It's been nearly two decades since the premiere of Bruce Almighty, 2003's surprise hit comedy led by Jim Carrey. The film, which was the latest collaboration between Carrey and Ace Ventura and Liar Liar director Tom Shadyac, took a unique approach to religion and theology, with Carrey's Bruce Nolan being gifted the powers of God (Morgan Freeman). The film was a financial success and ultimately spawned a sequel, 2007's Steve Carrell-led Evan Almighty — but it sounds like the future of it almost looked wildly different. In a recent interview with SYFY WIRE, screenwriters Steve Koren and Mark O'Keefe revealed that they did initially pitch a sequel to the film on the night of its opening, tentatively titled Brucifer, which would have given Bruce the powers of Satan. The idea earned the support of Carrey, and was pitched to Universal Pictures as late as 2010, but ultimately did not come together.
"His manager and him wanted to do Brucifer," Koren revealed. "We went in and pitched it, but it never quite worked out, because it was later on … It would have been another giant movie and I don't think they wanted to do it. It just didn't work out for some reason, but a lot of people loved it, including Jim."
As Koren and O'Keefe revealed, the inciting incident for Bruce's turn towards Hell would have involved his wife, Grace (Jennifer Aniston), getting killed off — and then returning in a way not unlike An American Werewolf in London.
"You tend to lose your faith when the world seems unfair, and that's what got him," Koren explained. "It came from a serious place, but we were gonna write it in a very friendly way. We certainly didn't want to depress people. So I think that scared [the studio] a little bit, but to Jim's credit, he totally understood that we were going to make a big comedy and thought everybody would connect with it."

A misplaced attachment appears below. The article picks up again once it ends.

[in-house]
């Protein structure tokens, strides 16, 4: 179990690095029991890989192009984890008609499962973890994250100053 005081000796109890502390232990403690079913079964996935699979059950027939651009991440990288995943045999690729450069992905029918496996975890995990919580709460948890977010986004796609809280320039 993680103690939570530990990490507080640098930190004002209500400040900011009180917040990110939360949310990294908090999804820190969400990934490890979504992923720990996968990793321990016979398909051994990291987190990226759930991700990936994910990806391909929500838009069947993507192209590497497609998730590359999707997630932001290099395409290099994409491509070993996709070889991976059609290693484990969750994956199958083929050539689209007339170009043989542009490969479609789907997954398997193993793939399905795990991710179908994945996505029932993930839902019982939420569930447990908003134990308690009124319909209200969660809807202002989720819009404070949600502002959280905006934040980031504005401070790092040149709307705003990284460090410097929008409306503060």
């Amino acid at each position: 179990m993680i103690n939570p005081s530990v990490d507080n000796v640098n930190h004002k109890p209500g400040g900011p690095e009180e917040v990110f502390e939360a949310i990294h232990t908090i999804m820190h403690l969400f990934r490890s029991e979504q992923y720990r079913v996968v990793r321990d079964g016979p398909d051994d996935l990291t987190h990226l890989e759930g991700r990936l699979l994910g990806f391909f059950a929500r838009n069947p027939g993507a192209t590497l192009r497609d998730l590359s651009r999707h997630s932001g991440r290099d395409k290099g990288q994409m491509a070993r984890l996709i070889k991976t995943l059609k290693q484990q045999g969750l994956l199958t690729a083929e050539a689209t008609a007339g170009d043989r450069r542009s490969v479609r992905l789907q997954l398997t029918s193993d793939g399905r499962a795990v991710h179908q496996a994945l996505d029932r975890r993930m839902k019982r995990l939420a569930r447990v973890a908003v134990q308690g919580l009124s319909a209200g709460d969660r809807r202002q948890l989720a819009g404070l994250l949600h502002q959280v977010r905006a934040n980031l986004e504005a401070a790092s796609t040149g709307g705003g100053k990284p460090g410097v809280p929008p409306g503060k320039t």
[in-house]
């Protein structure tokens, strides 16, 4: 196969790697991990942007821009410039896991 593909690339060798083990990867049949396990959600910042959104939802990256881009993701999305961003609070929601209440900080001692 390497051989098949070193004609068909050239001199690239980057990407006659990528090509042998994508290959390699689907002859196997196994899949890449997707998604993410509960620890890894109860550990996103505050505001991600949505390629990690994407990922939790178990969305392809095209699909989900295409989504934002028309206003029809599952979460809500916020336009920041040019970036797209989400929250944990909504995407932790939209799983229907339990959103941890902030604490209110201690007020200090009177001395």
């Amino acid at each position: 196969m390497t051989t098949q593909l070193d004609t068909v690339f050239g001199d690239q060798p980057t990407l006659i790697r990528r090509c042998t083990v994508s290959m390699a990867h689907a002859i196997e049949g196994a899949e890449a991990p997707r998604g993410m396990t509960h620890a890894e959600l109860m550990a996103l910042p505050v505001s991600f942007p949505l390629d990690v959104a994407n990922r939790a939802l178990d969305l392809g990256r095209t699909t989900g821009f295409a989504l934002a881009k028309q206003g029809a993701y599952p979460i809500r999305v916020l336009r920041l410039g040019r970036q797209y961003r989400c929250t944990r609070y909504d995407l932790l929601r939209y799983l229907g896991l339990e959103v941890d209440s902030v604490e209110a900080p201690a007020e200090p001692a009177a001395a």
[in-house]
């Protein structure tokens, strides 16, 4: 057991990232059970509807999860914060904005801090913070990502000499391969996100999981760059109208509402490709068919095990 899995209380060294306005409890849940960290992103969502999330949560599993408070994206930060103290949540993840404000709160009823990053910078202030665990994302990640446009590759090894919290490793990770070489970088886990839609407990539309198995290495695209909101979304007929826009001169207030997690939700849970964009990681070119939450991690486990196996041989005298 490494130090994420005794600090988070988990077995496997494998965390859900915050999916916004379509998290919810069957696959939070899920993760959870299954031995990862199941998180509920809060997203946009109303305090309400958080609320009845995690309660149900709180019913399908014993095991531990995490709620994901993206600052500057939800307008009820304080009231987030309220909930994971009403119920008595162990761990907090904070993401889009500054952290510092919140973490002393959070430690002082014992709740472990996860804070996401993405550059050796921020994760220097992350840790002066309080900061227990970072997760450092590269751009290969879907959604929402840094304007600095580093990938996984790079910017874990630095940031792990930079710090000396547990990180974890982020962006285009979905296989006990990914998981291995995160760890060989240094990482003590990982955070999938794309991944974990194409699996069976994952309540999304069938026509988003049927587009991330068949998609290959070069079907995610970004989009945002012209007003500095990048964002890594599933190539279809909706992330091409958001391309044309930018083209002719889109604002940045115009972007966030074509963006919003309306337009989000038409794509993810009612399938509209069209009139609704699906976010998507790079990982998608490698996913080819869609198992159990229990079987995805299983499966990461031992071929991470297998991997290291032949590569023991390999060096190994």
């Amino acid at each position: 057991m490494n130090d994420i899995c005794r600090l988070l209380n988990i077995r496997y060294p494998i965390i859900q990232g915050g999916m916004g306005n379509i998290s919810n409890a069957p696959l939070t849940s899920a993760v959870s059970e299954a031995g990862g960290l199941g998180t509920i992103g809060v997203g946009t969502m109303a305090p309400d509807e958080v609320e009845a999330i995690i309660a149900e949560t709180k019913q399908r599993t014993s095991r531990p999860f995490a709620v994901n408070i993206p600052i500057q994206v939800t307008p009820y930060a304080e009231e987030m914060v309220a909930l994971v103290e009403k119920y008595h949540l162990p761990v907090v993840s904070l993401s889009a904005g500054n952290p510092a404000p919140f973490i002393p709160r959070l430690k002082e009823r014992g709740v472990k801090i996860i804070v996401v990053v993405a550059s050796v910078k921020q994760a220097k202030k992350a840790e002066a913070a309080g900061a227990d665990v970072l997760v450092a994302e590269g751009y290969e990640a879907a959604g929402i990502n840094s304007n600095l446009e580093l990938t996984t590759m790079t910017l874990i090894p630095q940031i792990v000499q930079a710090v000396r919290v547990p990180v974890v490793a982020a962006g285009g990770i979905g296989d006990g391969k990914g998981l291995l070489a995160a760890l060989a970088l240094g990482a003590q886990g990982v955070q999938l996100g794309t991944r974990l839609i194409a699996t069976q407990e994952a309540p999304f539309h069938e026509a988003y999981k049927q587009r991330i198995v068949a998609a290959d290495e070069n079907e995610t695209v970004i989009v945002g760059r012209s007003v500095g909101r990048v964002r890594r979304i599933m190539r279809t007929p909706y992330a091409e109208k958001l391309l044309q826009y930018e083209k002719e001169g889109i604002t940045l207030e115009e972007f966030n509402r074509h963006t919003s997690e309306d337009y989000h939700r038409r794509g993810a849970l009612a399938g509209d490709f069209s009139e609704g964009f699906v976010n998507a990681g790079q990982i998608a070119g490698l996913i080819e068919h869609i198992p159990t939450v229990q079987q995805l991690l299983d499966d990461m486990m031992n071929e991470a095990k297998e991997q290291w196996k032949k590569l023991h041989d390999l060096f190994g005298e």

"I remember when we pitched it, he was laughing his ass off," Koren continued. "Because we had her come back as Jennifer Aniston. He said, 'No, she has to look like a zombie first and then we'll make her beautiful again.' We thought that was brilliant."
"It was going to be the Trials of Job, essentially," O'Keefe added. "The world had not gone his way since he was God. Everything was great for a while; he was married and it all fell apart. He was once again questioning everything and then got a different way to solve things." O'Keefe goes on to describe Brucifer as "the most cost-effective sequel imaginable," given how they planned for Beelzebub to either be played by Freeman or Carrey himself. "Totally different themes, of course, but the beats everyone enjoys."
What do you think of these plans for a Bruce Almighty sequel? Share your thoughts with us in the comments below!